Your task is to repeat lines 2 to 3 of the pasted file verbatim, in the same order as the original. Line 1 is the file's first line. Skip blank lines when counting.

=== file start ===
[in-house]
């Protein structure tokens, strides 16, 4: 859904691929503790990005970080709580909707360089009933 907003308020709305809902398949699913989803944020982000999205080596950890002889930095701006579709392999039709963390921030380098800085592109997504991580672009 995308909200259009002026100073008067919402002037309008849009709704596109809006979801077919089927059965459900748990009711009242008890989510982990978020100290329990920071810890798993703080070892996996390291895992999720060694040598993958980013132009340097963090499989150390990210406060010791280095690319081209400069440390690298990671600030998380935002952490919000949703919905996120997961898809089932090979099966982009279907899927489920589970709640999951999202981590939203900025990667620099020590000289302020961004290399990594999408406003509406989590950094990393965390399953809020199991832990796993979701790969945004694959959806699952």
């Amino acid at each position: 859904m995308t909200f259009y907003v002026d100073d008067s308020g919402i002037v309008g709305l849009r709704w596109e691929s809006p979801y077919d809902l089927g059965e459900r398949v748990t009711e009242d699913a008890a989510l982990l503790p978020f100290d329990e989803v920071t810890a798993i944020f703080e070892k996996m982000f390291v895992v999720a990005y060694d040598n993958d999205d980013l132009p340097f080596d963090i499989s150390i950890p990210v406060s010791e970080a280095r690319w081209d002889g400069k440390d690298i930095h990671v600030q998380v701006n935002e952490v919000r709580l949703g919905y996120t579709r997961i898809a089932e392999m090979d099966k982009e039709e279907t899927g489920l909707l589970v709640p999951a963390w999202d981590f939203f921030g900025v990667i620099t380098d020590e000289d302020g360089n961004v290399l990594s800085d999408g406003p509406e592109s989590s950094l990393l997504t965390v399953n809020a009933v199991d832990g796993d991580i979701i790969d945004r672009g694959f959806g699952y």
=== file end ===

């Protein structure tokens, strides 16, 4: 859904691929503790990005970080709580909707360089009933 907003308020709305809902398949699913989803944020982000999205080596950890002889930095701006579709392999039709963390921030380098800085592109997504991580672009 995308909200259009002026100073008067919402002037309008849009709704596109809006979801077919089927059965459900748990009711009242008890989510982990978020100290329990920071810890798993703080070892996996390291895992999720060694040598993958980013132009340097963090499989150390990210406060010791280095690319081209400069440390690298990671600030998380935002952490919000949703919905996120997961898809089932090979099966982009279907899927489920589970709640999951999202981590939203900025990667620099020590000289302020961004290399990594999408406003509406989590950094990393965390399953809020199991832990796993979701790969945004694959959806699952």
């Amino acid at each position: 859904m995308t909200f259009y907003v002026d100073d008067s308020g919402i002037v309008g709305l849009r709704w596109e691929s809006p979801y077919d809902l089927g059965e459900r398949v748990t009711e009242d699913a008890a989510l982990l503790p978020f100290d329990e989803v920071t810890a798993i944020f703080e070892k996996m982000f390291v895992v999720a990005y060694d040598n993958d999205d980013l132009p340097f080596d963090i499989s150390i950890p990210v406060s010791e970080a280095r690319w081209d002889g400069k440390d690298i930095h990671v600030q998380v701006n935002e952490v919000r709580l949703g919905y996120t579709r997961i898809a089932e392999m090979d099966k982009e039709e279907t899927g489920l909707l589970v709640p999951a963390w999202d981590f939203f921030g900025v990667i620099t380098d020590e000289d302020g360089n961004v290399l990594s800085d999408g406003p509406e592109s989590s950094l990393l997504t965390v399953n809020a009933v199991d832990g796993d991580i979701i790969d945004r672009g694959f959806g699952y």